After much waiting, umming and ahhing, I eventually agree to have the surgery the following day with a different but similarly qualified surgeon, since I’ve already made the trip up north, planned the days off work and prepared myself emotionally.

The next day, I’m just about to leave for the hospital again when I get another call. This time they ask me if I can come in sooner. You may notice that I am having a bad hair day in the picture at the top of this screen. This is, firstly, because I washed and dried it the day before, in preparation for my weeks-in-the-planning operation with surgeon No.1, and secondly because on day two I rushed out of the house without brushing it when the hospital asked if I could come in earlier than planned.

It turns out I was lucky to get my operation at all, because the entire Stepping Hill computer system had gone down, and the hospital was in complete chaos, with surgeries being cancelled left, right and centre.

“Everything’s broken, nothing’s working, it’s an absolute nightmare” were the last words the nurse said to me before she took me in. Not exactly what you want to hear before you’re wheeled into the operating theatre.

Anyway, all went well and I was taken to a recovery ward and given a couple of slices of buttery toast with sugary tea. (One of the tiny joys in life is having a sugary tea after a hospital procedure – see photo below of me and Linders enjoying proper teapot tea in my luxurious private hospital after the 2012 op)

Tea and toast

Unfortunately, just as I took a bite into my buttery toast, the poor woman across the ward looked over at me with puppy dog eyes and started to make conversation. It turns out she had been nil-by-mouth since 6:45am, waiting for a general anaesthetic that kept getting put back due to the technical outage. And all around her were post-op people drooling over their buttered toast…

Anyway, the operation went smoothly and I have to go back for my results in two weeks, just in time for the three-year anniversary of the Big Scary ‘C’ Word. Life has thrown up rather a lot of other great material for me to write about lately, but you’ll have to wait a little longer for that. In the mean time, the major news is that my hair is finally long enough to go into a pony tail. Give it another year and I might be back to pre-cancer hair length.

Clove Club


So this photo popped up on my Facebook feed the other day.

There’s nothing like Facebook to give you that big surprise surge of emotions with a visual image – whether it’s a photo of your ex on his wedding day or a school photo of you with pudding-bowl hair circa 1990 that someone has recovered from their parents’ house. Or, in my case, a pic of you larking about in a photo booth mid-chemo with a completely bald head and some ill-informed eyebrow pencillage.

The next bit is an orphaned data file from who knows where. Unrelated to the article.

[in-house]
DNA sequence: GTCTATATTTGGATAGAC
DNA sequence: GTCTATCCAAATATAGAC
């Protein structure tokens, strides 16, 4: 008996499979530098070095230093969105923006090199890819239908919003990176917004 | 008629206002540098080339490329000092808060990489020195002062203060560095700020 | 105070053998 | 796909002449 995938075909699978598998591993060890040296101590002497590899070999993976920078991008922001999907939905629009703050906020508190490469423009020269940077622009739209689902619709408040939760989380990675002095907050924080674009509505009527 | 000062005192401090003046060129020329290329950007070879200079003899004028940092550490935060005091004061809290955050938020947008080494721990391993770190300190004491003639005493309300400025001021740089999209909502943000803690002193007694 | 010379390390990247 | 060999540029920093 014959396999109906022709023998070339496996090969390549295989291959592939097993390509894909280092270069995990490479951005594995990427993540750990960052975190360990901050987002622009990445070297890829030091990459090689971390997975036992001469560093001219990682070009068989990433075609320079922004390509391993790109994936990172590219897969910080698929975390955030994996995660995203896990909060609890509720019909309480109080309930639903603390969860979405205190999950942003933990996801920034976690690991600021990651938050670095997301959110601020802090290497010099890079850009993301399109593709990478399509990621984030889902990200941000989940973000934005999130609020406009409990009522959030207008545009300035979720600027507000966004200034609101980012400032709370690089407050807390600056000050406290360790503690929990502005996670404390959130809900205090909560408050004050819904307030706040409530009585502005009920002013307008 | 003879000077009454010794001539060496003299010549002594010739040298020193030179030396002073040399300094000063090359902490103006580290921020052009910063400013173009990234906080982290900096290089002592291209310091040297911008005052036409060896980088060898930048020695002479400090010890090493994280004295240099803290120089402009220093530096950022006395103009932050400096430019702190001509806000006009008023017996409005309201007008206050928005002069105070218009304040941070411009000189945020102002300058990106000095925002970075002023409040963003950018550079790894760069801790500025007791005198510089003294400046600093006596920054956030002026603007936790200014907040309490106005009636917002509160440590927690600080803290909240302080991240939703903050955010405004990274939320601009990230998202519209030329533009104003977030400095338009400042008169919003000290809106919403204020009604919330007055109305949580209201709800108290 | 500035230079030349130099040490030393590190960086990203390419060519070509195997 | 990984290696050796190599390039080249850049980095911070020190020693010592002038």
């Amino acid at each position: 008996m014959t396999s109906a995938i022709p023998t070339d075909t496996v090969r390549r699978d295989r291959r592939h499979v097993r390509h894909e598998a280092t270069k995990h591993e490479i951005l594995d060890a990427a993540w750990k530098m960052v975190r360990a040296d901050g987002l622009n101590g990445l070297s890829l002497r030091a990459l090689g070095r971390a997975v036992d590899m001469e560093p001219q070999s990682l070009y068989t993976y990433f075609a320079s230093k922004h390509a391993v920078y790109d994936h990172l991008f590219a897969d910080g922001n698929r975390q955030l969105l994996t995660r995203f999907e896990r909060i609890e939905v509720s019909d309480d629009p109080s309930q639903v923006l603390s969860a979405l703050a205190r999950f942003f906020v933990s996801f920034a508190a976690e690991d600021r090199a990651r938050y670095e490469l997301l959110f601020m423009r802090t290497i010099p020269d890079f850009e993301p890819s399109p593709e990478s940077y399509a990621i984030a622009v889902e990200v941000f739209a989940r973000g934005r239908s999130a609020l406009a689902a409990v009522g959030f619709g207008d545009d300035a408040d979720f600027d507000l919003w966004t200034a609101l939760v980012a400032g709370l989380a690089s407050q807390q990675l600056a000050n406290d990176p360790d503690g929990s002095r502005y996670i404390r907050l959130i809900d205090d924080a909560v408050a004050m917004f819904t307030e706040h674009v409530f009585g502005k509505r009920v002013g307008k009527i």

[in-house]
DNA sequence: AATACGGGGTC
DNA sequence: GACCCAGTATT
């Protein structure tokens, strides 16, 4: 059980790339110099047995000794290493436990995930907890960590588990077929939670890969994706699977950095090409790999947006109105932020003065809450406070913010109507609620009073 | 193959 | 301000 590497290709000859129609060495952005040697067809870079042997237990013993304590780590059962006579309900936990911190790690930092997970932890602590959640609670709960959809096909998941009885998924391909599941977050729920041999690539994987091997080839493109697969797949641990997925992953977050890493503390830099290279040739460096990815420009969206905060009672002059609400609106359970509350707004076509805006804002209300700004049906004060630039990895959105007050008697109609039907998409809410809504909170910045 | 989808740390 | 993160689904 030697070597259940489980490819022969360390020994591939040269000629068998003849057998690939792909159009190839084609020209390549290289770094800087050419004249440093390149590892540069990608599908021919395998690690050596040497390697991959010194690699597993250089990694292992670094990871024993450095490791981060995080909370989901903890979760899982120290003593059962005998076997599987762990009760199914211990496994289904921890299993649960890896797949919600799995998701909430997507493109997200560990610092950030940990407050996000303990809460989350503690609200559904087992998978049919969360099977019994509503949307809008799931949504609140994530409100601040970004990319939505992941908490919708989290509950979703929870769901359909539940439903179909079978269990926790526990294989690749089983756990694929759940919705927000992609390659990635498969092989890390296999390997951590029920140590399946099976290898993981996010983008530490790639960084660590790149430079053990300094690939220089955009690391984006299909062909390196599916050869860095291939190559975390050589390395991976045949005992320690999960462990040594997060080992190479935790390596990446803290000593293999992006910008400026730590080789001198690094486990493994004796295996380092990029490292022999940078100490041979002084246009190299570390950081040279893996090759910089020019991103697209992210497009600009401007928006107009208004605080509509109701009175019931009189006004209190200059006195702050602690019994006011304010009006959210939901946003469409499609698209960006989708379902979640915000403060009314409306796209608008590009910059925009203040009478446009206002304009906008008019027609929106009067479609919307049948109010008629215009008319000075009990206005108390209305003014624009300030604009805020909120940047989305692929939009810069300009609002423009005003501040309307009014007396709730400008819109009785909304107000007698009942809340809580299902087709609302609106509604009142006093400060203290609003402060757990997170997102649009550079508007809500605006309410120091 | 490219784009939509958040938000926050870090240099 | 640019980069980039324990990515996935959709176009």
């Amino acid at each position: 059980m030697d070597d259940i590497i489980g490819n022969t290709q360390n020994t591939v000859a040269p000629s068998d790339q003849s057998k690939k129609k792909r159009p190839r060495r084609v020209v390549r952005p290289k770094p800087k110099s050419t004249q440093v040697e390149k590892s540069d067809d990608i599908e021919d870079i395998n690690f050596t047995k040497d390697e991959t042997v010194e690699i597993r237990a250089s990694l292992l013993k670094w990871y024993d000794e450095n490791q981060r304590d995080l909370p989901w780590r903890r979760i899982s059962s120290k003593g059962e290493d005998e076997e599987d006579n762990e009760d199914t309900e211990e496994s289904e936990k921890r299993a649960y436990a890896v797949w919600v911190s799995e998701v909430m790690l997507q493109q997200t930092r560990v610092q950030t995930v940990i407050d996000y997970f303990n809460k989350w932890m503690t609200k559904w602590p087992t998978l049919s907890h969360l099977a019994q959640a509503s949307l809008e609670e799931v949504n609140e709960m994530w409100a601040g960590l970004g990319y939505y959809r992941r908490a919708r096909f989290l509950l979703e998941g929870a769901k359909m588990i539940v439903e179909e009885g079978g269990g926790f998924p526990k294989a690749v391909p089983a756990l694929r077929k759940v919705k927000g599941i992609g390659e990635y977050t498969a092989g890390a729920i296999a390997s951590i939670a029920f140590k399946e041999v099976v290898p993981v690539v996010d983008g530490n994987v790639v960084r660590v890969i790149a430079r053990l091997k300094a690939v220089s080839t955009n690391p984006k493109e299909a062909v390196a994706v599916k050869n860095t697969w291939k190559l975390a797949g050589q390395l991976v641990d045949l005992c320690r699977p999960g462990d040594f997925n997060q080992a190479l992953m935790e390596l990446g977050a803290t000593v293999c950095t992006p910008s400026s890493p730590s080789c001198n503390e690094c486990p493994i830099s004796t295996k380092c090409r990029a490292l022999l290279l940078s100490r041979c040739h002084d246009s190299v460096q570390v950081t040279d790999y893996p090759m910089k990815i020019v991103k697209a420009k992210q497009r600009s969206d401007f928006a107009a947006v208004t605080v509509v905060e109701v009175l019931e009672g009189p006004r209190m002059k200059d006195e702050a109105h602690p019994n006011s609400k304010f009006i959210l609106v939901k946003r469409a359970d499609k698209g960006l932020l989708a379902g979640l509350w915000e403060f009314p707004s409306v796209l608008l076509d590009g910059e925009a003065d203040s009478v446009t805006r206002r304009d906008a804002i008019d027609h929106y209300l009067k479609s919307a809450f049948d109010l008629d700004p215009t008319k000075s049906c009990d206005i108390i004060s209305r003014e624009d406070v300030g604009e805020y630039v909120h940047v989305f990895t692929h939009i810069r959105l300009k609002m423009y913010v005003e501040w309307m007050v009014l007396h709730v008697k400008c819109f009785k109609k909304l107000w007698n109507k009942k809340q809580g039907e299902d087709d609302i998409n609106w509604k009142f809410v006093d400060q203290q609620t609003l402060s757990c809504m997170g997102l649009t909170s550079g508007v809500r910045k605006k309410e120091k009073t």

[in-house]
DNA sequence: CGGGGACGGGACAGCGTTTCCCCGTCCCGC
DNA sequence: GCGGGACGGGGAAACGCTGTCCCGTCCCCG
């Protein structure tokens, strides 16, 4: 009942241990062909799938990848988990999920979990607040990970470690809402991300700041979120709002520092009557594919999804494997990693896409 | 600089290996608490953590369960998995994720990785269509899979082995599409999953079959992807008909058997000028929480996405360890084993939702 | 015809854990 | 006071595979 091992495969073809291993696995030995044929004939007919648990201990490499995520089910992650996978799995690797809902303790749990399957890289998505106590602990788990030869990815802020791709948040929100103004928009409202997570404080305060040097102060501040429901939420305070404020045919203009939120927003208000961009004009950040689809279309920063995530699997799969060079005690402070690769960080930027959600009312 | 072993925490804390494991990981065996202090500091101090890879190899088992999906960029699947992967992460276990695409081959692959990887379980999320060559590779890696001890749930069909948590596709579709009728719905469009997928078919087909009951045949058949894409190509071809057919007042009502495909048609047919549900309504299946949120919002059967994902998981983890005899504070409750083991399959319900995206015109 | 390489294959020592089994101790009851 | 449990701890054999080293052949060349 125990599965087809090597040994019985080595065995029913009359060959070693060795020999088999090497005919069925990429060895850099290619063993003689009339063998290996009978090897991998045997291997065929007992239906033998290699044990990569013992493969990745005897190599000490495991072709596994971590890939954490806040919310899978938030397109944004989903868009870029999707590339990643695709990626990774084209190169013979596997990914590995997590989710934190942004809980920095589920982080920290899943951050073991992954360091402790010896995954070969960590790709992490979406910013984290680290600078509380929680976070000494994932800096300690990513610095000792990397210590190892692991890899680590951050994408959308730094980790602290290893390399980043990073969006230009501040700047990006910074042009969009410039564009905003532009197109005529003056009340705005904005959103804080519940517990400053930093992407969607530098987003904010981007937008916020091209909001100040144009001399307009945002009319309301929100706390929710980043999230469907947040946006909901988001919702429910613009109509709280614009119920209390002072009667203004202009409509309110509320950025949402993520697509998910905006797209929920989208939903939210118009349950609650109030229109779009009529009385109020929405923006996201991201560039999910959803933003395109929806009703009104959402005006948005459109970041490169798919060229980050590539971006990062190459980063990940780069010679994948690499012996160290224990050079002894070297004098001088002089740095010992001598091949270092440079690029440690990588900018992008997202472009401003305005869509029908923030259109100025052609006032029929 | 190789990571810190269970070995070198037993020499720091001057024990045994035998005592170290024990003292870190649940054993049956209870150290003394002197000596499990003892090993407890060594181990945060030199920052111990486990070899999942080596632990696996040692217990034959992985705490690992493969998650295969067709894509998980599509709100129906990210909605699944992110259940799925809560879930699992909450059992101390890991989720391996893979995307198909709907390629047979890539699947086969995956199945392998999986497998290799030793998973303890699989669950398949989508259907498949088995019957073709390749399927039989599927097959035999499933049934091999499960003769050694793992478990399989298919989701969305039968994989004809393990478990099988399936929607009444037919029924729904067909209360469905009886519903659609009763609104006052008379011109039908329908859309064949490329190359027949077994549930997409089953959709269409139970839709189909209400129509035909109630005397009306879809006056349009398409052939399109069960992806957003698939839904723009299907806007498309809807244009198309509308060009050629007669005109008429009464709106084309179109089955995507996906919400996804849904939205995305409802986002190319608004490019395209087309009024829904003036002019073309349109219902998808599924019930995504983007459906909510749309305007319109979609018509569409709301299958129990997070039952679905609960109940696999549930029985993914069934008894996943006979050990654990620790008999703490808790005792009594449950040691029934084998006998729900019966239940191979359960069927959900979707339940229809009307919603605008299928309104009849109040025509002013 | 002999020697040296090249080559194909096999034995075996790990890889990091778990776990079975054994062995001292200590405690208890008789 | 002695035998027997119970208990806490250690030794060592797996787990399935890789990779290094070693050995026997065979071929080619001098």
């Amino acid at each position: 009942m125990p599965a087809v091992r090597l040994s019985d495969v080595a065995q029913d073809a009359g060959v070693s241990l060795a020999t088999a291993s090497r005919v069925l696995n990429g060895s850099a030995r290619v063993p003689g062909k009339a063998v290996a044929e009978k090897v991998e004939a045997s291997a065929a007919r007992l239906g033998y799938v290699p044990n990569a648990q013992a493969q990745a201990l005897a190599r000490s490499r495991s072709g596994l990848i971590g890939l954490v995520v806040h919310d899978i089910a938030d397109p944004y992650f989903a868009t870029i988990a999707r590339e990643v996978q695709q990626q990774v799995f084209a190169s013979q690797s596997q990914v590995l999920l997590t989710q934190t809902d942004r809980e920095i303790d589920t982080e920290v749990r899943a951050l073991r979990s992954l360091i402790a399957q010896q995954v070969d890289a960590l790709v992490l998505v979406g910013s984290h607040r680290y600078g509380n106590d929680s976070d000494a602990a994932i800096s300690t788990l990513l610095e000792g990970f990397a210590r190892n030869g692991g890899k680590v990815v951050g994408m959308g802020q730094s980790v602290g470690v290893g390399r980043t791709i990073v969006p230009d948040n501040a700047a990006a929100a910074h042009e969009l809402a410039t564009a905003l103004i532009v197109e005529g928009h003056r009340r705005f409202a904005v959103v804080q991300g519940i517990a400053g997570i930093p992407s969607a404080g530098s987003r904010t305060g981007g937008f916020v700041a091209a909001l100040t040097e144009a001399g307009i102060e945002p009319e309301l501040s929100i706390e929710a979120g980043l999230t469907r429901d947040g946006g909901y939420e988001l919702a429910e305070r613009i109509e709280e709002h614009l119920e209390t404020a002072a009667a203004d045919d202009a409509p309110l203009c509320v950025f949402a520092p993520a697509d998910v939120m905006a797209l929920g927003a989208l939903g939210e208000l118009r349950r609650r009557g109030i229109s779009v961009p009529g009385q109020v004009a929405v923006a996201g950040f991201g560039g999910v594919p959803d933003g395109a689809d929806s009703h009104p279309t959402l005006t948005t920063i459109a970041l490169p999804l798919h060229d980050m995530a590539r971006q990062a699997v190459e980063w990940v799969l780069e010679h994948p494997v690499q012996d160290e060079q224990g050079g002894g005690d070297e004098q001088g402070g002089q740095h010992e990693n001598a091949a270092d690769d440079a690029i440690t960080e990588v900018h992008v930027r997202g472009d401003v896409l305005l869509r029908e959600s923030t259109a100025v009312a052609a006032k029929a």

I hate these photos of me, but I do look at them and think I must have been brave because I can’t imagine doing that now. What a difference a couple of years makes, eh?

Speaking of bravery, it’s been so long since I’ve written this blog that I’d forgotten the password. When you’re going through cancer treatment every day and you’re off work and living it, it’s a lot easier to share everything online. You’re sort of suspended from the real world, so sharing some of the most private details about your health with the blogosphere seems kind of natural.

Back in the real world and back at work, it’s easier to pretend the whole cancer thing never happened, so there have been times over the last six months that I’ve sat down to type a few words but I’ve never pressed “Publish” because it all somehow felt too personal.

Just because I haven’t been blogging or going through active treatment, doesn’t mean I haven’t been dealing with the many ways cancer manages to continually affect my life – hot flushes, night sweats, MRI scans, aches and pains that constantly make me think the cancer has come back, and 400-mile round trips for hospital visits (yes, I know I could get an oncologist in London, where I live, but for some reason I cling to the surgeon in Manchester who I love so much he brings a tear to my eye every time I see him).

I still read some of the cancer blogs and every so often there is something that really affects me. The death of a ‘virtual’ friend diagnosed around the same time as me, or a magazine article about a newly diagnosed girl my age that brings back all the feelings and memories. But most of the time, I manage to be the same person I’ve always been. And that scares the hell out of me because in a way I kind of blame the person I am for getting cancer in the first place.

Does cancer change you? Well maybe, in some ways, but mostly, no. I am back to being the person I’ve always been. I get stressed out with work and I push myself too hard. And now I also seem to have incorporated mild panic attacks into the mix – which I think is more to do with age than having had cancer. Even though there is no medical proof, I am fairly convinced my cancer was down to stress, or maybe the way I deal with stress.

In the two years before diagnosis, I had various stress-related ailments: acne, shingles and migraines. I was working 12-18-hour days, surviving on 4-6 hours’ sleep, and training for a marathon. So it didn’t surprise me that my body got so run down that my immune system couldn’t cope with those few tiny cancerous cells that everybody gets but that most people’s bodies manage to ward off before they start to multiply.